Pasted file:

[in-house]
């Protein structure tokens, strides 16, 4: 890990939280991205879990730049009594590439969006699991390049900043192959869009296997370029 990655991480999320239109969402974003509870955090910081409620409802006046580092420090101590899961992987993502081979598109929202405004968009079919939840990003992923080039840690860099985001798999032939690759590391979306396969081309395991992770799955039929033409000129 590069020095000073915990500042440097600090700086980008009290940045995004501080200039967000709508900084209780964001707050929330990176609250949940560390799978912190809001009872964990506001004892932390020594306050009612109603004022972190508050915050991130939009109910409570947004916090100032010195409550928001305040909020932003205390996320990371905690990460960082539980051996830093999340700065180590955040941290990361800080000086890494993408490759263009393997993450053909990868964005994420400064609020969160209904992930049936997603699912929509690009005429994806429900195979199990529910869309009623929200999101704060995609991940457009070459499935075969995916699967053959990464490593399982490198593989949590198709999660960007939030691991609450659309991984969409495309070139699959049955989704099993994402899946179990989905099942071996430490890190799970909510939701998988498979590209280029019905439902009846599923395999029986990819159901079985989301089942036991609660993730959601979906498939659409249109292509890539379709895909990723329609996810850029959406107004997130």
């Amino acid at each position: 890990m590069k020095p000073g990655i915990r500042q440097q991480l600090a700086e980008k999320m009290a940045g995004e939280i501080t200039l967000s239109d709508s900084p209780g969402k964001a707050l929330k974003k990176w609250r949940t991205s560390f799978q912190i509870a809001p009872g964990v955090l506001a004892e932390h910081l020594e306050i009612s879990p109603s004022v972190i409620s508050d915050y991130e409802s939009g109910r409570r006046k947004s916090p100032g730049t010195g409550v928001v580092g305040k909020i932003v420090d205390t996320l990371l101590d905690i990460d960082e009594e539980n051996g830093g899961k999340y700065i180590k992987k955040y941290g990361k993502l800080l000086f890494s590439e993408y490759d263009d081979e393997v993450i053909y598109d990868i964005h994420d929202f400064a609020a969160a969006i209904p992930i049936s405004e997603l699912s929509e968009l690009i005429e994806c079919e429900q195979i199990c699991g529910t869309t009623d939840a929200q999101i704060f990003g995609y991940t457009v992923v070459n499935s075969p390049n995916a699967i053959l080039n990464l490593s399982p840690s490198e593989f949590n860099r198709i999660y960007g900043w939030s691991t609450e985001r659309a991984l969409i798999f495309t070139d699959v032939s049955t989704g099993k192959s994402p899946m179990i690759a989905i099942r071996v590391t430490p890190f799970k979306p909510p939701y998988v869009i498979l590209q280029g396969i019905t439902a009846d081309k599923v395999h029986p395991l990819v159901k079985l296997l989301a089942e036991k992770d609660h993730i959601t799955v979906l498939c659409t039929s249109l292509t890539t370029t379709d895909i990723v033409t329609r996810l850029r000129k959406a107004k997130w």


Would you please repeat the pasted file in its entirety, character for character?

[in-house]
């Protein structure tokens, strides 16, 4: 890990939280991205879990730049009594590439969006699991390049900043192959869009296997370029 990655991480999320239109969402974003509870955090910081409620409802006046580092420090101590899961992987993502081979598109929202405004968009079919939840990003992923080039840690860099985001798999032939690759590391979306396969081309395991992770799955039929033409000129 590069020095000073915990500042440097600090700086980008009290940045995004501080200039967000709508900084209780964001707050929330990176609250949940560390799978912190809001009872964990506001004892932390020594306050009612109603004022972190508050915050991130939009109910409570947004916090100032010195409550928001305040909020932003205390996320990371905690990460960082539980051996830093999340700065180590955040941290990361800080000086890494993408490759263009393997993450053909990868964005994420400064609020969160209904992930049936997603699912929509690009005429994806429900195979199990529910869309009623929200999101704060995609991940457009070459499935075969995916699967053959990464490593399982490198593989949590198709999660960007939030691991609450659309991984969409495309070139699959049955989704099993994402899946179990989905099942071996430490890190799970909510939701998988498979590209280029019905439902009846599923395999029986990819159901079985989301089942036991609660993730959601979906498939659409249109292509890539379709895909990723329609996810850029959406107004997130």
């Amino acid at each position: 890990m590069k020095p000073g990655i915990r500042q440097q991480l600090a700086e980008k999320m009290a940045g995004e939280i501080t200039l967000s239109d709508s900084p209780g969402k964001a707050l929330k974003k990176w609250r949940t991205s560390f799978q912190i509870a809001p009872g964990v955090l506001a004892e932390h910081l020594e306050i009612s879990p109603s004022v972190i409620s508050d915050y991130e409802s939009g109910r409570r006046k947004s916090p100032g730049t010195g409550v928001v580092g305040k909020i932003v420090d205390t996320l990371l101590d905690i990460d960082e009594e539980n051996g830093g899961k999340y700065i180590k992987k955040y941290g990361k993502l800080l000086f890494s590439e993408y490759d263009d081979e393997v993450i053909y598109d990868i964005h994420d929202f400064a609020a969160a969006i209904p992930i049936s405004e997603l699912s929509e968009l690009i005429e994806c079919e429900q195979i199990c699991g529910t869309t009623d939840a929200q999101i704060f990003g995609y991940t457009v992923v070459n499935s075969p390049n995916a699967i053959l080039n990464l490593s399982p840690s490198e593989f949590n860099r198709i999660y960007g900043w939030s691991t609450e985001r659309a991984l969409i798999f495309t070139d699959v032939s049955t989704g099993k192959s994402p899946m179990i690759a989905i099942r071996v590391t430490p890190f799970k979306p909510p939701y998988v869009i498979l590209q280029g396969i019905t439902a009846d081309k599923v395999h029986p395991l990819v159901k079985l296997l989301a089942e036991k992770d609660h993730i959601t799955v979906l498939c659409t039929s249109l292509t890539t370029t379709d895909i990723v033409t329609r996810l850029r000129k959406a107004k997130w």